“My job isn’t to criticize politicians and leaders; the pulpit not for that” – Duncan Williams

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“The Bible didn’t tell us to talk bad of rulers, it didn’t call us to criticize the people in charge, but it says: ‘Pray for them, because this is good and acceptable in the face of God, our Saviour,” Archbishop Nicholas Duncan-Williams thinks.

“We are not anointed to attack and criticize those in charge; that’s not my mission,” he said in church on Sunday, April 24, 2022, insisting: “The pulpit is not to attack or criticize authorities; it’s to pray, and if you believe in God, then pray.”

“I exalt, therefore, that first of all supplication, prayers, intercession, and giving of thanks be made for all men irrespective of their religious background; for kings, for all that are in authority, and if we do that, we’ll live a quiet and a peaceable life in all Godliness and honesty,” Archbishop Duncan-Williams said, adding, “That is the only way Godliness and honesty and peace of any country is maintained – when prayers For it is said, ‘Speak no ill of my people’s king.’

Archbishop Duncan-Williams, a preacher for about 45 years, also said that there was a period when a Ghanaian president was displeased with him just because he prayed for the opposition party at the time.

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Without going into detail, the founder of Action Chapel International said in his sermon: “There was a period when there was a president in this country; myself and other men of God from outside came and we went to meet him, and he was quite antagonistic toward me” but “kind and pleasant to everyone else.”

“Very aggressive toward me,” he said emphatically, adding that the president “didn’t even recognize me.”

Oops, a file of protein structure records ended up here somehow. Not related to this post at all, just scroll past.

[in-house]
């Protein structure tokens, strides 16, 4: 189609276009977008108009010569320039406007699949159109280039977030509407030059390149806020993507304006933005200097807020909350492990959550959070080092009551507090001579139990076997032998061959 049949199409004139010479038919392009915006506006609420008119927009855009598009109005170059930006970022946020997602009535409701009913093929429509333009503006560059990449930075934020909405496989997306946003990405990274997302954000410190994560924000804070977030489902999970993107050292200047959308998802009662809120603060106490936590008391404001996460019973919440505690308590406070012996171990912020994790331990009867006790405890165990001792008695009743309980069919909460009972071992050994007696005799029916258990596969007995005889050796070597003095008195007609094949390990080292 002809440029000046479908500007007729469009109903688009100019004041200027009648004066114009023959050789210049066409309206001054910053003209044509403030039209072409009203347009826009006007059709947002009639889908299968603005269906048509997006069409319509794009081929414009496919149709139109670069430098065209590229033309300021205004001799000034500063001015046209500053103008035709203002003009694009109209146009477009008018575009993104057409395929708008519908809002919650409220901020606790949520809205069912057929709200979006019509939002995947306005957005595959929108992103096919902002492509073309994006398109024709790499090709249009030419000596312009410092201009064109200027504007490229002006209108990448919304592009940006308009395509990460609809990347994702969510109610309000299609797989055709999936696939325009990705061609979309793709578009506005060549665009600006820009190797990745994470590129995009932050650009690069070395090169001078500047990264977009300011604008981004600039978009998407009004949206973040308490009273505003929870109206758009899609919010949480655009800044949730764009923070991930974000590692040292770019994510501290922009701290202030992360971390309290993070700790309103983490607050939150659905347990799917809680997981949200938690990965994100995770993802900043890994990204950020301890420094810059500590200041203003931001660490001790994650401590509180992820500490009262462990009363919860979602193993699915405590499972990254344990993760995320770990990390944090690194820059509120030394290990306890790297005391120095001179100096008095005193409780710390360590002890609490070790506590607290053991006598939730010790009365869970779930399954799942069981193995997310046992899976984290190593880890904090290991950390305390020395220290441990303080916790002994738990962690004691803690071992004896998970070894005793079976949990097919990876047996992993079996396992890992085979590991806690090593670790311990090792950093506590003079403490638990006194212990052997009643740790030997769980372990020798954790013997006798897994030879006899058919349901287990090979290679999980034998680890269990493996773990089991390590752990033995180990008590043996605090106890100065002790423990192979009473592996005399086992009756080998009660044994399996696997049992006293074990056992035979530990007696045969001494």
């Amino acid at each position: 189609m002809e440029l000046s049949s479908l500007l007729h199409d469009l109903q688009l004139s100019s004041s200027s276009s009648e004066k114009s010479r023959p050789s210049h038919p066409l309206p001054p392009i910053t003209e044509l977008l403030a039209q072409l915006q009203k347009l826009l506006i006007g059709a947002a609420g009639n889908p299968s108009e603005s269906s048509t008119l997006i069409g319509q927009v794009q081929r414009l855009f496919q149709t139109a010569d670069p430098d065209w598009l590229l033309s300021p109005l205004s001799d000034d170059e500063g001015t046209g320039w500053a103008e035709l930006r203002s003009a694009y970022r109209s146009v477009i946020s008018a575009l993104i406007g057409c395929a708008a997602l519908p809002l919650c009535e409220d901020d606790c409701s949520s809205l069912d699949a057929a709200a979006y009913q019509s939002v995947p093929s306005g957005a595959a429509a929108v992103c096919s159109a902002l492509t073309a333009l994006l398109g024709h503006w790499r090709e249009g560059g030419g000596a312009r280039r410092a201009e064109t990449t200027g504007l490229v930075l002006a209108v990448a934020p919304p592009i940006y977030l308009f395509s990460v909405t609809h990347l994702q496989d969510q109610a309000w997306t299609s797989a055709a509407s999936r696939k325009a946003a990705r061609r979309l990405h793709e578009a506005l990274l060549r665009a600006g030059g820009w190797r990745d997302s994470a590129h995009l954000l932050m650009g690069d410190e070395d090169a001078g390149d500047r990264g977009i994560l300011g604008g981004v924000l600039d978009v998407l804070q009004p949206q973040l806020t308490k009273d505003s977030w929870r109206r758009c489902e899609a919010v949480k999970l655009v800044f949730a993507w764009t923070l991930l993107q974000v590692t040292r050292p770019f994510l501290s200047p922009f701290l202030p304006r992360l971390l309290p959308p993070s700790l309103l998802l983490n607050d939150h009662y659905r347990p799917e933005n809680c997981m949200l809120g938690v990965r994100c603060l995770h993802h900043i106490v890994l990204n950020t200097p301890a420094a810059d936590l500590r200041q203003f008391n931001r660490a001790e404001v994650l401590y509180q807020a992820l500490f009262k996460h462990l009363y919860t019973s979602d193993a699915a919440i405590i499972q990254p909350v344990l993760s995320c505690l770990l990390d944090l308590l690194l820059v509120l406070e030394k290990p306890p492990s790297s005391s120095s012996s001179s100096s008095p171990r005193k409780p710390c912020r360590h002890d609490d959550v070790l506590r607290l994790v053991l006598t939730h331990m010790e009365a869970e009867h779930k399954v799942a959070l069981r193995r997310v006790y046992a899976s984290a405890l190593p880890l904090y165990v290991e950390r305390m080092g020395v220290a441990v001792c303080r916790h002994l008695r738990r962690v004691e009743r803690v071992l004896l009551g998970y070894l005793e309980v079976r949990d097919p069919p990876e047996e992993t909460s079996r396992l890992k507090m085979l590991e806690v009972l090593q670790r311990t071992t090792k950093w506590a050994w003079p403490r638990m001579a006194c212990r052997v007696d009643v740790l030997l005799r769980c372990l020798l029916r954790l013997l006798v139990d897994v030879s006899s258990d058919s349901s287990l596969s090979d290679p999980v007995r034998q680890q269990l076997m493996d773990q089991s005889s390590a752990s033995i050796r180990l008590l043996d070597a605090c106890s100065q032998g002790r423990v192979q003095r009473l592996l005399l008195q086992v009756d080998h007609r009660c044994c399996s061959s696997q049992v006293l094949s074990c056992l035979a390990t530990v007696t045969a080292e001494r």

“This is a person I prayed for [for] many years, even while he was against me,” he said.

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“I prayed for him; [he] visits me many times; we were that close; he visits me and all that,” Archbishop Duncan-Williams added.

“He was so nasty that when we were leaving his office, I let everyone leave and I asked him, ‘Mr President, what’s going on here?'”

“I didn’t even allow security; I just asked, ‘Mr President, something is wrong; what’s going on?'” ‘I don’t like your demeanour toward me.’ And I replied, ‘Something is wrong.'”

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“He answered, ‘You are correct; I am extremely unhappy with you,’ and I said, ‘Talk to me, Mr President; if you are upset, talk.'”

“And he informed me, and I found out that someone in my church who was so very close to me went to defame me, went to lie, and claimed I was praying for the then-opposition,” Archbishop Duncan-Williams stated.

“And I said, ‘Mr President, it is true: I pray for both the opposition and the administration; what is wrong?'” ‘I prayed for you while you were in opposition, so why are you unhappy with me,’ I responded.”

“It’s true: I pray for [the] administration and I pray for [the] opposition.” That is what the Bible instructs us to do. 1 Timothy 2, beginning with verse 1 and ending with verse 4. ‘Yes, it’s true: I prayed for the opposition just as I prayed for you when you were in opposition, so what’s your problem?’


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